Today at Bonhams auctions this Ex-Ecurie Ecosse team transporter (Auction 20934) is up for grabs.
1960 Commer TS3 Three-Car Transporter
Coachwork by Walter Alexander of Falkirk, Scotland
Registration no. VSG 7
Chassis no. T99A2181
Howgate's contemporary assistant at Walter Alexander's, Ian Johnston, would later recall that had this Commer transporter for Ecurie Ecosse been an actual commercial project it would have cost an absolute fortune. This was because the ever-ebullient Design Manager kept changing his mind but in the end what he created has been described as being "...nothing short of stunning in concept and execution". Many people have commented on the upward sweep at the rear of the bodywork which Ian Johnston explains was the answer to Selby's rhetorical question, "What is the most streamlined thing in nature....a fish."
The transporter emerged with a spacious cab for the Commer's crew, plus a six-foot by six-foot square workshop area behind, providing a work bench and vice, and which also gave car-underside access on the upper deck. One car could be accommodated on the 'bottom deck' and two 'up top'. A single hydraulic ram located under the floor raised and lowered the upper ramp via cables, absolutely as original.
This uniquely well-specified Commer transporter was finished in time for the 1960 motor racing season and it made its public debut at the Scottish Charterhall aerodrome circuit on May 29 1960.
Wherever it travelled the Ecurie Ecosse transporter was admired and when the team was wound down early in 1971 the ageing Commer was sold to the prominent historic racing driver Neil Corner who actually owned and still campaigned one of the ex-Ecurie Ecosse D-Type Jaguars. The Commer's flanks were re-signwritten to bear the legend 'Corner Racing' but retained the distinctive original Ecurie Ecosse style. Mr Corner still waxes quite lyrical about the vehicle even today, over thirty years later. It subsequently passed through many hands including those of Historic racing specialist Tony Merrick and Roger Ludgate but as the years passed so it had deteriorated in the way that well-used, obsolescent commercial vehicles so frequently do. Various tales are attached to the old vehicle, including one that it failed to find a buyer when offered for just £15, and another that since it was still a runner it was used occasionally to transport beer barrels and animal feed...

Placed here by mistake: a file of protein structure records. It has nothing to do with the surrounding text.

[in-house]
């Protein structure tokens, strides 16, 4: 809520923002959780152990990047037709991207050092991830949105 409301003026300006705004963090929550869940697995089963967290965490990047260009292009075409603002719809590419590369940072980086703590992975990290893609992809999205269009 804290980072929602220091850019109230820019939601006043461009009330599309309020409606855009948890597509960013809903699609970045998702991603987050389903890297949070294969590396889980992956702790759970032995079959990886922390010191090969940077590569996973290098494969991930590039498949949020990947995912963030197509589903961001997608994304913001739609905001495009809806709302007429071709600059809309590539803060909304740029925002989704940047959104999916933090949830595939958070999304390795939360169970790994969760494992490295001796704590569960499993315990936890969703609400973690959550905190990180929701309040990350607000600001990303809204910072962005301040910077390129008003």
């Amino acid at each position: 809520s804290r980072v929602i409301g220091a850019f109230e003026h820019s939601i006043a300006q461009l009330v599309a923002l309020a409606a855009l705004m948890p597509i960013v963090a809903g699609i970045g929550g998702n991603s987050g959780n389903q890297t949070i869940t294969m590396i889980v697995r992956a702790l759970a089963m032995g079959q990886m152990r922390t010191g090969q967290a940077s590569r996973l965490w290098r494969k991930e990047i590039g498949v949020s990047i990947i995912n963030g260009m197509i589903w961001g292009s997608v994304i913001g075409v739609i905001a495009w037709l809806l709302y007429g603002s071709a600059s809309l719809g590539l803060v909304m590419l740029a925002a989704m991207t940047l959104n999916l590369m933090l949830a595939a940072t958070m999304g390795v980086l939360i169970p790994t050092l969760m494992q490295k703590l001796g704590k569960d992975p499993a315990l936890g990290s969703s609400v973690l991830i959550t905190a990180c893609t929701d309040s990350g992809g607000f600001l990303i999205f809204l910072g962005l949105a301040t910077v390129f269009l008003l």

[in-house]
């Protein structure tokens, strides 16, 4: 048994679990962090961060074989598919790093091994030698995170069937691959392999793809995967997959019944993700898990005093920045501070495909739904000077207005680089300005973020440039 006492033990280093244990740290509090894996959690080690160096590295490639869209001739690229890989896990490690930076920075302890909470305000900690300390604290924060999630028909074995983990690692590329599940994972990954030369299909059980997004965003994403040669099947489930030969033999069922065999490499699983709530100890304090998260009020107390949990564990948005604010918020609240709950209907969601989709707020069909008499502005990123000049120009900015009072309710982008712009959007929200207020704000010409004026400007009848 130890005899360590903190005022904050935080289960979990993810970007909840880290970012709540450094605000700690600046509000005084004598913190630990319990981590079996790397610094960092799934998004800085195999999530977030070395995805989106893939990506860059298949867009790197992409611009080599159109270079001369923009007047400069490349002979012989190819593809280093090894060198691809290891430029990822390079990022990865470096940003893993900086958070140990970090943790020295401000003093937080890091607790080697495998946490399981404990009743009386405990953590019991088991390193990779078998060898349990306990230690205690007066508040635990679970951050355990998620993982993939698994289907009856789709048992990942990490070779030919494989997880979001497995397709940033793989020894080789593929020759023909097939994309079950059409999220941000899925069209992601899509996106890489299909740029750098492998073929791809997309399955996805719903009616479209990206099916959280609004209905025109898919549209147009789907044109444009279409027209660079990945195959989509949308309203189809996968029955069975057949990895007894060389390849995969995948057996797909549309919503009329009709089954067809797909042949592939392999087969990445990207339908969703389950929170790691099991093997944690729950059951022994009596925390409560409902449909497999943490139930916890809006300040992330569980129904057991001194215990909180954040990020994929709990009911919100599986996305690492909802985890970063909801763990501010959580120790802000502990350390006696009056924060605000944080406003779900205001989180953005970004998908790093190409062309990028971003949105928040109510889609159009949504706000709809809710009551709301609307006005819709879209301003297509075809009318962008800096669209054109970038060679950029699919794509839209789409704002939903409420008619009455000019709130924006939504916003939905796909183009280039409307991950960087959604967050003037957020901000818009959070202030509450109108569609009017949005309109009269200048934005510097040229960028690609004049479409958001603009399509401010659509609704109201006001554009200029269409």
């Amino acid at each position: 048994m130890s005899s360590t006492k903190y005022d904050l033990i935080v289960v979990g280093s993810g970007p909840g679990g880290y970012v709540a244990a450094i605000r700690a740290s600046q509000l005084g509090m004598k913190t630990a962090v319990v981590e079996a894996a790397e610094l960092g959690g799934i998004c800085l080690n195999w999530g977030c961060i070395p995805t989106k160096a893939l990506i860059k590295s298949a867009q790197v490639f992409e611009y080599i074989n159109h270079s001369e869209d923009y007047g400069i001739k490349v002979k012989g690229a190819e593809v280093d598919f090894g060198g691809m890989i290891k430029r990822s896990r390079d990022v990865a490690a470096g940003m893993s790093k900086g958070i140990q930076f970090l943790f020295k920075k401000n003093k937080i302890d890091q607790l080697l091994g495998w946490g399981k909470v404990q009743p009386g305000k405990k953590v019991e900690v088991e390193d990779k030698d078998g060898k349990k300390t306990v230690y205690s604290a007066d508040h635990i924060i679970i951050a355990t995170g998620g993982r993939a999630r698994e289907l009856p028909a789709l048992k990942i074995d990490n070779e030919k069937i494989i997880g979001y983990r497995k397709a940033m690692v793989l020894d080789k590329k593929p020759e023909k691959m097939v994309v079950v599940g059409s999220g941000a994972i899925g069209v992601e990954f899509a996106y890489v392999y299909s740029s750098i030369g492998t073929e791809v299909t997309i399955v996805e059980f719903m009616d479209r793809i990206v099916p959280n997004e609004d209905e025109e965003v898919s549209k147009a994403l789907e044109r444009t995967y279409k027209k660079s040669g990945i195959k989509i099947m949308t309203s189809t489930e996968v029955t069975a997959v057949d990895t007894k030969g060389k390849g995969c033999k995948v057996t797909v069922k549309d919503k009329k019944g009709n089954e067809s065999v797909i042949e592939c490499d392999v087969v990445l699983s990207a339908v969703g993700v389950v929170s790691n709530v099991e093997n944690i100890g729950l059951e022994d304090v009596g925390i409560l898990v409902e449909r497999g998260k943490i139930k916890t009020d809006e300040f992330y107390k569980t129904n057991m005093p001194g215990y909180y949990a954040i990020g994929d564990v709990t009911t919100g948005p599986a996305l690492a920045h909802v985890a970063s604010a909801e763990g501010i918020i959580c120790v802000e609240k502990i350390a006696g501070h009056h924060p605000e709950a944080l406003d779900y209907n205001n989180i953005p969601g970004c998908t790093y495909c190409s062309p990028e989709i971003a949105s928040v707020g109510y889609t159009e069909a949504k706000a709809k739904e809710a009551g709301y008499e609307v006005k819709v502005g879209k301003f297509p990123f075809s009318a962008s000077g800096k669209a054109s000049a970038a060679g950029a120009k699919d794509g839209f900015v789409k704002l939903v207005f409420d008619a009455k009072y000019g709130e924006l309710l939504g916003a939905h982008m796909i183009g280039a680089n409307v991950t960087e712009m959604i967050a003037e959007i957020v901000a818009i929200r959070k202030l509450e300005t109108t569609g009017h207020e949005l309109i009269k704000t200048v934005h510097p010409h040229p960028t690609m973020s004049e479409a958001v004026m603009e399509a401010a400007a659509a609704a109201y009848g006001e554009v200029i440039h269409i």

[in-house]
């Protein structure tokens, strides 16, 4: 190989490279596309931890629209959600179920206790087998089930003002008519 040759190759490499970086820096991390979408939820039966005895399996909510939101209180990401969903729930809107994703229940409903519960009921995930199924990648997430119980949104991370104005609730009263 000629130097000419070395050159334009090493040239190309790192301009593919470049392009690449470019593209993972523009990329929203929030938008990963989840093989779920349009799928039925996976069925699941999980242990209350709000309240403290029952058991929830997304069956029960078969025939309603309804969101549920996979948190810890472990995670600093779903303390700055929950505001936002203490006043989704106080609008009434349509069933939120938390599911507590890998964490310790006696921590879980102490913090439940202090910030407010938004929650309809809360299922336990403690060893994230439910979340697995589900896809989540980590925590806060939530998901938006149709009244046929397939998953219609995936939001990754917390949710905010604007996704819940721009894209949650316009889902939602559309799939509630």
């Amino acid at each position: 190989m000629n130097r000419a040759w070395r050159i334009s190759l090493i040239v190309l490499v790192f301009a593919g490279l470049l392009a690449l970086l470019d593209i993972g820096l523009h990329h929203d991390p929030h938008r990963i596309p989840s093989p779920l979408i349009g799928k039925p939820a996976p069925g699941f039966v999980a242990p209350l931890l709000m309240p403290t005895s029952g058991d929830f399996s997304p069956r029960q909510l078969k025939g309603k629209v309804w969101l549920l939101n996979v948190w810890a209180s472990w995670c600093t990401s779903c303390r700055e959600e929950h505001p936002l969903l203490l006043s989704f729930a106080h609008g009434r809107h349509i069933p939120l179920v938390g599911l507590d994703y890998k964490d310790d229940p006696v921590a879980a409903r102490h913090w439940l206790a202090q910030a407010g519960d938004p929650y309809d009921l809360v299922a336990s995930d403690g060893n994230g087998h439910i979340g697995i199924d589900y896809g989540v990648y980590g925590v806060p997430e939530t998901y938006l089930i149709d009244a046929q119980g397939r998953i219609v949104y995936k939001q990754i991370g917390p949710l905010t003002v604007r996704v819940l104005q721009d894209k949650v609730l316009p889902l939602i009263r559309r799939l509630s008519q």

Meanwhile, Dick Skipworth had just acquired the Ecurie Ecosse C-Type Jaguar 'KSF 182' from Campbell MacLaren. The car was being prepared for him by Chris Keith-Lucas, then of the Jaguar specialist Lynx company, and "over a coffee mentioned to him that carting the C-Type around on an open trailer isn't quite the thing, is it? What I'd really like is something a little more in keeping...".
Mr Keith-Lucas instantly exclaimed: "I think I know where there's just the thing. But it needs a bit of work!".
Didn't it just. But Mr Skipworth's acquisition of 'VSG 7' now offered here and its subsequent virtually single-handed restoration at Lynx by the late John Hay is one of the great Historic motor racing rescue sagas of all time. During restoration the opportunity was taken to provide sleeping accommodation for the crew behind the cab, while great care was taken to retain virtually all the original superstructure's aluminium skinning. Indeed, as has often been pointed out, the Skipworth/Keith-Lucas intervention probably came just in time to save this iconic vehicle.
Alexander's original brief in 1959-60 had been to provide for Ecurie Ecosse a transporter vehicle no more than 30 feet long, yet capable of carrying three contemporary-sized sports-racing cars while also incorporating a workshop space. Selby Howgate selected a Commer TS3-powered bus chassis from the Rootes Group as his starting point, and indeed the vehicle's supremely sophisticated contemporary design provided something of a coachbuilder's dream. Since Commer's revolutionary three-cylinder, opposed-piston compressor-scavenged diesel engine is so compact, it could be housed completely between the chassis side members, thus providing a totally flat platform upon which the transporter bodywork and fittings could be erected.